Noches de Adrenalina\Nights of Adrenaline. Carmen Ollé. Translated by Anne Archer. La Mujer Latina. English/Spanish bilingual parallel text. ISBN: 0-915745-46-1. $14.95.
"CAUTION: Nights of Adrenaline is a text of intense, incisive, and extreme violence--but also, paradoxically, and at certain moments, of an almost innocent tenderness. The obsessive exploration of the feminine condition, exploration of body and mind and of their unstable and intermingled overlappings, as well as of a woman's conflictive social placement in a world made neither by nor for her, yields a tension that is highly explosive in a poetry that relinquishes nothing: not the banal, not the quotidian, not the obscene.
Carmen Ollé is one of the most important Latin American poets of the twentieth century." Antonio Cornejo Polar, University of California at Berkeley and Universidad de San Marcos, Lima.
Noldo and his Magical Scooter at the Battle of The Alamo=Noldo y su patinete mágico en la Batalla de El Álamo. By Armando Rendón. ISBN 978-1490428659. $14.95.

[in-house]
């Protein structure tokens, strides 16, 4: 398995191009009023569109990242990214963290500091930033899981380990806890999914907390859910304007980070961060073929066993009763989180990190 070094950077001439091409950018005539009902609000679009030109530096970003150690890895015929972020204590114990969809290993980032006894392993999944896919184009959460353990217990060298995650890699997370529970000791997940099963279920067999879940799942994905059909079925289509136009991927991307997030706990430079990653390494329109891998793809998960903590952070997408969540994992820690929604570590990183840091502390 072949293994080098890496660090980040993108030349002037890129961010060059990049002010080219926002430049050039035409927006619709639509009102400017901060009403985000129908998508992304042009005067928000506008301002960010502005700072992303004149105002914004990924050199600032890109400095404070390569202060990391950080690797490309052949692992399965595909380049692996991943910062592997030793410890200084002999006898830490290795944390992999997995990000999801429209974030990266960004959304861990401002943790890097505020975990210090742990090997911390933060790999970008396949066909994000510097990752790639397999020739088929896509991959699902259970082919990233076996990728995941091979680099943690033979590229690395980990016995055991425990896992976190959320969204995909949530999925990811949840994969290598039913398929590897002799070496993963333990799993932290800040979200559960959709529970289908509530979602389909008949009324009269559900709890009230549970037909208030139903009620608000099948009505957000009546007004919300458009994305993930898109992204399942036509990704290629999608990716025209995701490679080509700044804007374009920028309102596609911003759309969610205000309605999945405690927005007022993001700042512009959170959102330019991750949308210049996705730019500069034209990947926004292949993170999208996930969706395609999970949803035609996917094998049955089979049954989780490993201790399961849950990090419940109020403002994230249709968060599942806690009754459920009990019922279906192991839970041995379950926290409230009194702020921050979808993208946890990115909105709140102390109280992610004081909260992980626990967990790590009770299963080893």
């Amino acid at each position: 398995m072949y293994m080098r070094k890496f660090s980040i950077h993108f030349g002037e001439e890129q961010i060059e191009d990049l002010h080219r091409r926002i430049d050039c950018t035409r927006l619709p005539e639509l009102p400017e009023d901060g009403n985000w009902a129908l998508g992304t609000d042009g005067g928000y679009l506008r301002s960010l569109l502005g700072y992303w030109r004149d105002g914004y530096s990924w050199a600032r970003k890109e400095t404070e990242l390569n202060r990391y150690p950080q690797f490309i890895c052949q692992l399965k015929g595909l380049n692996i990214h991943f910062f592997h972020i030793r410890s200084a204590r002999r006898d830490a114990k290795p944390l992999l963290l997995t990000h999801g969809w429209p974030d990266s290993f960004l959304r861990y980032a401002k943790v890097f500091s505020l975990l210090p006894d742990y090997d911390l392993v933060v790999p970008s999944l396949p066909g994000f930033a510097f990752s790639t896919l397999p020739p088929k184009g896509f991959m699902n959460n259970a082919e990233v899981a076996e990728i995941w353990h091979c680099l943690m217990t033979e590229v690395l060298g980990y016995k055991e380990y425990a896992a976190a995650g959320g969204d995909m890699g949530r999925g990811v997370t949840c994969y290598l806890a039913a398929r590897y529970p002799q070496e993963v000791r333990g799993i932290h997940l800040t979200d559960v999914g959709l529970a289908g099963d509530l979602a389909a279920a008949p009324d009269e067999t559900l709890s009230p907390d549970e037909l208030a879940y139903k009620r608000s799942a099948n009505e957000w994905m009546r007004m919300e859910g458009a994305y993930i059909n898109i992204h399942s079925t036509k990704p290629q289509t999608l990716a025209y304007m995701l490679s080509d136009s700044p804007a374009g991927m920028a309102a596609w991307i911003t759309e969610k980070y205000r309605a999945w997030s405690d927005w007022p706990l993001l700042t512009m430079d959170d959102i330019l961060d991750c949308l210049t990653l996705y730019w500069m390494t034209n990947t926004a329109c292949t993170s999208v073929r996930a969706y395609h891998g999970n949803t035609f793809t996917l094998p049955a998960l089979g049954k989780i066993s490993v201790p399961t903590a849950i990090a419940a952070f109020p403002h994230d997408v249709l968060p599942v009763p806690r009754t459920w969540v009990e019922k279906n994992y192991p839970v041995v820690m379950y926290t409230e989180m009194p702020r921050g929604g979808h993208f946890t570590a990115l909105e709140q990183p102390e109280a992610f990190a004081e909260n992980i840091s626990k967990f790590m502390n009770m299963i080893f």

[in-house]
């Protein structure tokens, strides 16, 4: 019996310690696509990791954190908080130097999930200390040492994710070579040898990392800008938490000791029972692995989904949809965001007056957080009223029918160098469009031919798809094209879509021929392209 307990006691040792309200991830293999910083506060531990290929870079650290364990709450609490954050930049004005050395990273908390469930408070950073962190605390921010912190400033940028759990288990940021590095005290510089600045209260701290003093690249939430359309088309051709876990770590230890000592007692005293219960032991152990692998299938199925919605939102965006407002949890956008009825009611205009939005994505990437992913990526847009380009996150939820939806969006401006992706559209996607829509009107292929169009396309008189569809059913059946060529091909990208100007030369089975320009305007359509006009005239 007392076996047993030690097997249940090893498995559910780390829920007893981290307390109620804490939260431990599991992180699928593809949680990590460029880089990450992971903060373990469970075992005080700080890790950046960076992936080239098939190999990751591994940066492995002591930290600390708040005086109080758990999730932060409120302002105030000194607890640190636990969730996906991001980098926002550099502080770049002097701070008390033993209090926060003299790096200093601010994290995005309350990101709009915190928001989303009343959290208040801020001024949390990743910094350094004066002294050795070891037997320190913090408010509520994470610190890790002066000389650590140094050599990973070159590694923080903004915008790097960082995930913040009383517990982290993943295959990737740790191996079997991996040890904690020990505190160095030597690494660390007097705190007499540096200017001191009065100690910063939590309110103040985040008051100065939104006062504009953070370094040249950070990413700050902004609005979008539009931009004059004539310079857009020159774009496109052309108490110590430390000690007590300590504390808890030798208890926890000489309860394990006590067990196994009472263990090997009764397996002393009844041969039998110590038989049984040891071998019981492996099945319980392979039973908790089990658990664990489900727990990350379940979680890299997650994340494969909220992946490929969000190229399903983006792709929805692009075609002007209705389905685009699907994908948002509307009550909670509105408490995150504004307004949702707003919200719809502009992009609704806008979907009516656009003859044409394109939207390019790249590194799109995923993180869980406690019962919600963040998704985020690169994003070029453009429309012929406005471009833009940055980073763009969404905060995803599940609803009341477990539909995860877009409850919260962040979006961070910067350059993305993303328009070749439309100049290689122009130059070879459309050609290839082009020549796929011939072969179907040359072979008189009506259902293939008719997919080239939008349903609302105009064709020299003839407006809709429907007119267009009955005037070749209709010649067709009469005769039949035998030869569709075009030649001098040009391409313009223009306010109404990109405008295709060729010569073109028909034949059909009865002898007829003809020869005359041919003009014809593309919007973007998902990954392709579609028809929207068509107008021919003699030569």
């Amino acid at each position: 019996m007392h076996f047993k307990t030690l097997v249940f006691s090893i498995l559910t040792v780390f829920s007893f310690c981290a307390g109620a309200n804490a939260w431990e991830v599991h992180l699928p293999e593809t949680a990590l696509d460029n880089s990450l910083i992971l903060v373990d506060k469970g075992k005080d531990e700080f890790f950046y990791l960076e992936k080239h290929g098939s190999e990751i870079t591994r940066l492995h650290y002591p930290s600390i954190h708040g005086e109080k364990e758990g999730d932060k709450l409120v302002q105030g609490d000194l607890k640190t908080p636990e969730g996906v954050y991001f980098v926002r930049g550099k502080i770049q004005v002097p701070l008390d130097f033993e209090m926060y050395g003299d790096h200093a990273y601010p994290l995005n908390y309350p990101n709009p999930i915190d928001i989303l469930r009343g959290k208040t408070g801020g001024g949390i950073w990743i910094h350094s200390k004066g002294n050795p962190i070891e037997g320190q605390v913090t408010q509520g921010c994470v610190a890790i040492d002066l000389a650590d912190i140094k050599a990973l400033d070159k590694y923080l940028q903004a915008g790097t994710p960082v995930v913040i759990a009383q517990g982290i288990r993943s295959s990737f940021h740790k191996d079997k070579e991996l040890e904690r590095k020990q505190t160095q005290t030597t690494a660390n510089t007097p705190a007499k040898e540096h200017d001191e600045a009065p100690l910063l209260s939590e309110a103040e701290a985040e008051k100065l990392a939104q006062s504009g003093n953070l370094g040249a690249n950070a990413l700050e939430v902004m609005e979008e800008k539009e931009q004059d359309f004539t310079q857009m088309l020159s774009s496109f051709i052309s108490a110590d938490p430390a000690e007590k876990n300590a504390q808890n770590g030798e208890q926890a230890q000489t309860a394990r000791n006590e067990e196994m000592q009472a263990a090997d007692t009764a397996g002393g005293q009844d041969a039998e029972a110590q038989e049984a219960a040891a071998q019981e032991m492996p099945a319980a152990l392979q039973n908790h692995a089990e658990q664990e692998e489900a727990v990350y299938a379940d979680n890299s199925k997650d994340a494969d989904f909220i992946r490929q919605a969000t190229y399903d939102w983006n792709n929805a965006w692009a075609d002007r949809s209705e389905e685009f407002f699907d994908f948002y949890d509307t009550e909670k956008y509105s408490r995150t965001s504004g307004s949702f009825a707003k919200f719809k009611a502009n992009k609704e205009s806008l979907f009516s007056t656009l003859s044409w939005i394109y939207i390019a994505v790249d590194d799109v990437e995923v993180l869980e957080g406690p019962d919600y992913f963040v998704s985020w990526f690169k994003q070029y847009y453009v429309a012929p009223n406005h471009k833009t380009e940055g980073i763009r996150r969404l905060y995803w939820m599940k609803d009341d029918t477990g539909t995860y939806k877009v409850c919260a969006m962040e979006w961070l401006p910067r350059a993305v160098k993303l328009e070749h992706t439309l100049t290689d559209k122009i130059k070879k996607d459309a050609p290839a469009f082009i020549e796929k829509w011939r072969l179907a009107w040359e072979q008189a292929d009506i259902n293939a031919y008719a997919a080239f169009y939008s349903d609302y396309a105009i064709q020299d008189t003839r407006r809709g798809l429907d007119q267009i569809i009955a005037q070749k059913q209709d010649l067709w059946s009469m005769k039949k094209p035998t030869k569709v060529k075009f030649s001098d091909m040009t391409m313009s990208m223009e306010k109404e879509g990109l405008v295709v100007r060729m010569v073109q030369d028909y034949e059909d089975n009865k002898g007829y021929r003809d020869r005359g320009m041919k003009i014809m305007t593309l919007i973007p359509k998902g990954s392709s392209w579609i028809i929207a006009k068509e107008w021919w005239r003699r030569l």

Noldo is a Mexican-American boy, who, after building his own scooter from scraps, is magically transported from 1950’s San Antonio, Texas, into the middle of of the Battle of the Alamo, where he befriends a lad who lived more than a hundred years earlier. He lives through hard times, making do with very little. The story forges a link for Chicanos to their historical roots in the Southwest, revealing a past that has been otherwise excluded from school textbooks and the mass media. Noldo es un chico mexicoamericano, quien, después de construir su propio patinete de materiales de desecho, es mágicamente transportado del San Antonio de los años 50’s a la Batalla de el Álamo, en donde se hace amigo de un muchacho que había vivido más que cien años antes.